The first thing that must change in order for a church to grow is h ow the pastor manages time.

I love Rich Birch. He’s an independent, out of the box, creative thinker. I love people who challenge prevailing wisdom and push the limits — not rebelling for the sake of being a rebel, but someone who looks for better ways to accomplish the mission.

His recent post, Should You Even Bother Worrying About Church Growth? is a must read for those practicing the pastoral arts.

THE church growth question

In this post, Rich asks questions that resonate with me.

  • Do you ever have time during your day to think about church growth?
  • Why has “church growth” fallen out of the vernacular? (He “wonders aloud” rather than posing a question per se).
  • What are we doing to change, to grow, and to reach the next generation?
  • And he ends with a challenge: I challenge you to carve out a portion of your weekly schedule to wrestle through questions about church growth.

I’m delighted that Rich zeroes in on the fundamental issue that blocks most pastors and churches from flourishing. He puts his finger on one of those “of course!” truths. Once you see it clearly, it feels like a slap upside the head.

He lays bare the obvious. Something must change if your church is going to grow. (And yes, it should).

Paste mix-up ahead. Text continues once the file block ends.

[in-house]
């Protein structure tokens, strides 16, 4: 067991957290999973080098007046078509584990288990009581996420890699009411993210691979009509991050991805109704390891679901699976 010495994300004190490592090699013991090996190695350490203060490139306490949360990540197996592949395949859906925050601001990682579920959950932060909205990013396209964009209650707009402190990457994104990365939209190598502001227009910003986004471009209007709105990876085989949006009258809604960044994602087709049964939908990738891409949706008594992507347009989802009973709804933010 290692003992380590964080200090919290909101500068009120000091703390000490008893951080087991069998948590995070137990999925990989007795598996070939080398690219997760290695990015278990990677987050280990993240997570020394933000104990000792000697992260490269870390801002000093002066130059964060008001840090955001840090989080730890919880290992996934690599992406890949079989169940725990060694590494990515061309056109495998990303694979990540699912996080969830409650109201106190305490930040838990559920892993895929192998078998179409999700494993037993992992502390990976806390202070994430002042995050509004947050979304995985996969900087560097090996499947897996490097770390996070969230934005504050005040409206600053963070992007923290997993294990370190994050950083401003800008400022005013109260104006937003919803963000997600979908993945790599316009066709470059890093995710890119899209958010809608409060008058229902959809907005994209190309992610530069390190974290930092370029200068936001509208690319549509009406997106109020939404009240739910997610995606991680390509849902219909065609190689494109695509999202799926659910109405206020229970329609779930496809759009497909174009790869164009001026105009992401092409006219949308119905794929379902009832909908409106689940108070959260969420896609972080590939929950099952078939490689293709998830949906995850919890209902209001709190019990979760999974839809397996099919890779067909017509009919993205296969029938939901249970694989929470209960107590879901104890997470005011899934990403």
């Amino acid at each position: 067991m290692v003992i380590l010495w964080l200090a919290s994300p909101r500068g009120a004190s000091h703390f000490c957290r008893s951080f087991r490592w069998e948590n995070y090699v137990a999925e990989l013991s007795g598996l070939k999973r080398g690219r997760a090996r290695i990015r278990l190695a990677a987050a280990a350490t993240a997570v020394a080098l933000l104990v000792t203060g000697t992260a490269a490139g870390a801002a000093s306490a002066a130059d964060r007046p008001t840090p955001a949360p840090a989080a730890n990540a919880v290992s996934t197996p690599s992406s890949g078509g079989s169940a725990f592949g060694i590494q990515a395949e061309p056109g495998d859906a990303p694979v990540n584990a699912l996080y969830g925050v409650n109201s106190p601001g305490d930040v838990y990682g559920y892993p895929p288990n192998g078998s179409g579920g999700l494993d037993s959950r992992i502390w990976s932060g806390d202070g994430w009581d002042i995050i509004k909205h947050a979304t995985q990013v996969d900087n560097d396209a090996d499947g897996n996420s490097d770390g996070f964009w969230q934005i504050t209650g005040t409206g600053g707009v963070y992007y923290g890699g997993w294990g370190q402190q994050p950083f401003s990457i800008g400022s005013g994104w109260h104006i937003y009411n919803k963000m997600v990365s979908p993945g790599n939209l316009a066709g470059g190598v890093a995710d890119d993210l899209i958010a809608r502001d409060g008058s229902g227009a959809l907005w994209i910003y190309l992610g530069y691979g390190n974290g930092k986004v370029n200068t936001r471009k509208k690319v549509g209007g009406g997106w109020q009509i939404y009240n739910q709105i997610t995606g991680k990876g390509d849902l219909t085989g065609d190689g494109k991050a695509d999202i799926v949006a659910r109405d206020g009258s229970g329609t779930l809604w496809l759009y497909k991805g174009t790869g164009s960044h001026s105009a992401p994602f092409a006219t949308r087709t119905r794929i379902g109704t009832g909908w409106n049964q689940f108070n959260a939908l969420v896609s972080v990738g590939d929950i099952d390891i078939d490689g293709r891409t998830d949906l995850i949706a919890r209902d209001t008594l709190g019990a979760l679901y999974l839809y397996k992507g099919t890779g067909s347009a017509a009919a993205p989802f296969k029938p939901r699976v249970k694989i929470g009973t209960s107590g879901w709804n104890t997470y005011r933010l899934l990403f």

On the right track

Rich moves the discussion in the right direction.1

If a stagnant church is to become a flourishing, life-giving ministry of conversion growth, the first change must happen in the pastor’s time management.

Leading a stagnant church off plateau requires a different mindset and new skills. You can’t acquire these without scheduling time. You must create time in your weekly schedule to:

  • Study the literature on church revitalization
  • Discern how your personality helps and hinders ministry
  • Create a personal and professional development plan
  • Acquire leadership skills you lack
  • Learn to plan, execute and stick with it

“Church Growth” has gotten a bad rap

Rich touches a provocative issue that’s still a hot-button in some circles.

I wonder if the idea of church growth has fallen out of the common vernacular of our leadership simply because some of those ideas seem outdated and disconnected from a pastor’s every day life.

I see several reasons why church growth has fallen on hard times. They aren’t the only reasons, but they’re significant.

  • Seminary education fails to prepare pastors for ministry in postmodern, post-Christian twenty-first century America. Graduate theological education equips grads with library research, exegetical, writing, and presentation skills. This was sufficient for ministry in the 1950s to 1970s. Today’s graduates lack crucial skills in personal and relationship management, cultural competence, leadership development, strategizing, and change management.
  • Several books — which were unfortunately influential in the 1990s —reduced Church Growth to “marketing.” This dreadful misunderstanding of a couple of well-founded church growth led to today’s “build it and they will come” church-in-a-box formula.